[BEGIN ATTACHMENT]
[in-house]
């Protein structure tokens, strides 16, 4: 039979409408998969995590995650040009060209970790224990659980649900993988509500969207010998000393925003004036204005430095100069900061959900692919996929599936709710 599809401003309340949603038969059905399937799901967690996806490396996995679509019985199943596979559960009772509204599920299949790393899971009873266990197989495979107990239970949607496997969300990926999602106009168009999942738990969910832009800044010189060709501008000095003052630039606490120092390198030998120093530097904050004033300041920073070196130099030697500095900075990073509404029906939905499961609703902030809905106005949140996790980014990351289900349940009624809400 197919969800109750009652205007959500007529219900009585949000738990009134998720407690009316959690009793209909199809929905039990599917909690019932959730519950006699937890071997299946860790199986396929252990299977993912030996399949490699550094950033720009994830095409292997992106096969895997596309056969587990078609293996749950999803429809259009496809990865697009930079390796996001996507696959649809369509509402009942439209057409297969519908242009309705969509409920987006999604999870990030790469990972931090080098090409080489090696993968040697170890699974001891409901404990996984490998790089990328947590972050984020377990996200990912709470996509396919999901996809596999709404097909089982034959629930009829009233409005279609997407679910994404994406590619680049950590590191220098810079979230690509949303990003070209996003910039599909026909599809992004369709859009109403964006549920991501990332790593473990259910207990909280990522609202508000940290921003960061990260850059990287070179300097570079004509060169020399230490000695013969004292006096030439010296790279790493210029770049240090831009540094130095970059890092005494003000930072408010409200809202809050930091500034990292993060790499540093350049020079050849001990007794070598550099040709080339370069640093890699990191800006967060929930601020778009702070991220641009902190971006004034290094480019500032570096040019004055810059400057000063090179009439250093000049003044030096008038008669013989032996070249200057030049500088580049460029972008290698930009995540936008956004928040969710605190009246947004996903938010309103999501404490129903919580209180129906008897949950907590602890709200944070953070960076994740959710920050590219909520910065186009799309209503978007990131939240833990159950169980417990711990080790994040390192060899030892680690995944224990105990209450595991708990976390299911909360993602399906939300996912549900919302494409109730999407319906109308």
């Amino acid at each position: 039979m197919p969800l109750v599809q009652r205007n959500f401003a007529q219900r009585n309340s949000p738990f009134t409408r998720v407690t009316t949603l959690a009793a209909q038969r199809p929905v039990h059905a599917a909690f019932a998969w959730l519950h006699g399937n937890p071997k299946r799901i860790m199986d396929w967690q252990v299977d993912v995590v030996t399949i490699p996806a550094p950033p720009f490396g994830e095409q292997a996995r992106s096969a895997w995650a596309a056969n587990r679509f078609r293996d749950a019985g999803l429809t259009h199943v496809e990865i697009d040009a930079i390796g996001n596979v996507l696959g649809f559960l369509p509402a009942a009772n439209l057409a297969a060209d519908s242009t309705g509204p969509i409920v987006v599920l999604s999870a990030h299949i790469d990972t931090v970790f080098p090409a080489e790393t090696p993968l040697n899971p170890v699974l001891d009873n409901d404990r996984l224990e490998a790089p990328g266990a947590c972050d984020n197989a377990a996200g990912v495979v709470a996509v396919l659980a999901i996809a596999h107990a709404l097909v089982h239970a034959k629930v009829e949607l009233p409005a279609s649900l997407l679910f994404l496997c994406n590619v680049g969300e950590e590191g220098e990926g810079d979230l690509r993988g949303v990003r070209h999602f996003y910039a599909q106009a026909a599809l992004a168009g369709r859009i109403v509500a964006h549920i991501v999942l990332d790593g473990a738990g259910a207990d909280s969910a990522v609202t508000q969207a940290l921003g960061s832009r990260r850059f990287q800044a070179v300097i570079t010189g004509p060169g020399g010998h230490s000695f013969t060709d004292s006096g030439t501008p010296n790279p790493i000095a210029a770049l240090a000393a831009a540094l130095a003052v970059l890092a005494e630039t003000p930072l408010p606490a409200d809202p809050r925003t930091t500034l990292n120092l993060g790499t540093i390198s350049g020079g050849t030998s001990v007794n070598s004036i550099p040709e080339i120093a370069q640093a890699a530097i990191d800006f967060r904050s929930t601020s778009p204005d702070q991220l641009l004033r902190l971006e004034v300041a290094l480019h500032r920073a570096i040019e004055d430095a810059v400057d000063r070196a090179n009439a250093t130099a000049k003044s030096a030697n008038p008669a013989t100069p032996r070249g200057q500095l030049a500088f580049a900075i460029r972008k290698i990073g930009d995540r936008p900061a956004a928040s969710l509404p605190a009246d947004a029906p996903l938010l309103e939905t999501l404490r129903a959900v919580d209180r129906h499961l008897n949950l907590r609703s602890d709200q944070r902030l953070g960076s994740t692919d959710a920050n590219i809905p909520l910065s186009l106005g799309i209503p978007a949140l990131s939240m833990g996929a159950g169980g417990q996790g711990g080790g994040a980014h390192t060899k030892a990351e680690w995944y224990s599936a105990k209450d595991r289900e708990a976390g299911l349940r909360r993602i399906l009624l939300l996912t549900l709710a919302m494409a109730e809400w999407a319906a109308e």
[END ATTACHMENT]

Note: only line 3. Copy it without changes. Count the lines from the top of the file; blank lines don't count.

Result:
């Amino acid at each position: 039979m197919p969800l109750v599809q009652r205007n959500f401003a007529q219900r009585n309340s949000p738990f009134t409408r998720v407690t009316t949603l959690a009793a209909q038969r199809p929905v039990h059905a599917a909690f019932a998969w959730l519950h006699g399937n937890p071997k299946r799901i860790m199986d396929w967690q252990v299977d993912v995590v030996t399949i490699p996806a550094p950033p720009f490396g994830e095409q292997a996995r992106s096969a895997w995650a596309a056969n587990r679509f078609r293996d749950a019985g999803l429809t259009h199943v496809e990865i697009d040009a930079i390796g996001n596979v996507l696959g649809f559960l369509p509402a009942a009772n439209l057409a297969a060209d519908s242009t309705g509204p969509i409920v987006v599920l999604s999870a990030h299949i790469d990972t931090v970790f080098p090409a080489e790393t090696p993968l040697n899971p170890v699974l001891d009873n409901d404990r996984l224990e490998a790089p990328g266990a947590c972050d984020n197989a377990a996200g990912v495979v709470a996509v396919l659980a999901i996809a596999h107990a709404l097909v089982h239970a034959k629930v009829e949607l009233p409005a279609s649900l997407l679910f994404l496997c994406n590619v680049g969300e950590e590191g220098e990926g810079d979230l690509r993988g949303v990003r070209h999602f996003y910039a599909q106009a026909a599809l992004a168009g369709r859009i109403v509500a964006h549920i991501v999942l990332d790593g473990a738990g259910a207990d909280s969910a990522v609202t508000q969207a940290l921003g960061s832009r990260r850059f990287q800044a070179v300097i570079t010189g004509p060169g020399g010998h230490s000695f013969t060709d004292s006096g030439t501008p010296n790279p790493i000095a210029a770049l240090a000393a831009a540094l130095a003052v970059l890092a005494e630039t003000p930072l408010p606490a409200d809202p809050r925003t930091t500034l990292n120092l993060g790499t540093i390198s350049g020079g050849t030998s001990v007794n070598s004036i550099p040709e080339i120093a370069q640093a890699a530097i990191d800006f967060r904050s929930t601020s778009p204005d702070q991220l641009l004033r902190l971006e004034v300041a290094l480019h500032r920073a570096i040019e004055d430095a810059v400057d000063r070196a090179n009439a250093t130099a000049k003044s030096a030697n008038p008669a013989t100069p032996r070249g200057q500095l030049a500088f580049a900075i460029r972008k290698i990073g930009d995540r936008p900061a956004a928040s969710l509404p605190a009246d947004a029906p996903l938010l309103e939905t999501l404490r129903a959900v919580d209180r129906h499961l008897n949950l907590r609703s602890d709200q944070r902030l953070g960076s994740t692919d959710a920050n590219i809905p909520l910065s186009l106005g799309i209503p978007a949140l990131s939240m833990g996929a159950g169980g417990q996790g711990g080790g994040a980014h390192t060899k030892a990351e680690w995944y224990s599936a105990k209450d595991r289900e708990a976390g299911l349940r909360r993602i399906l009624l939300l996912t549900l709710a919302m494409a109730e809400w999407a319906a109308e």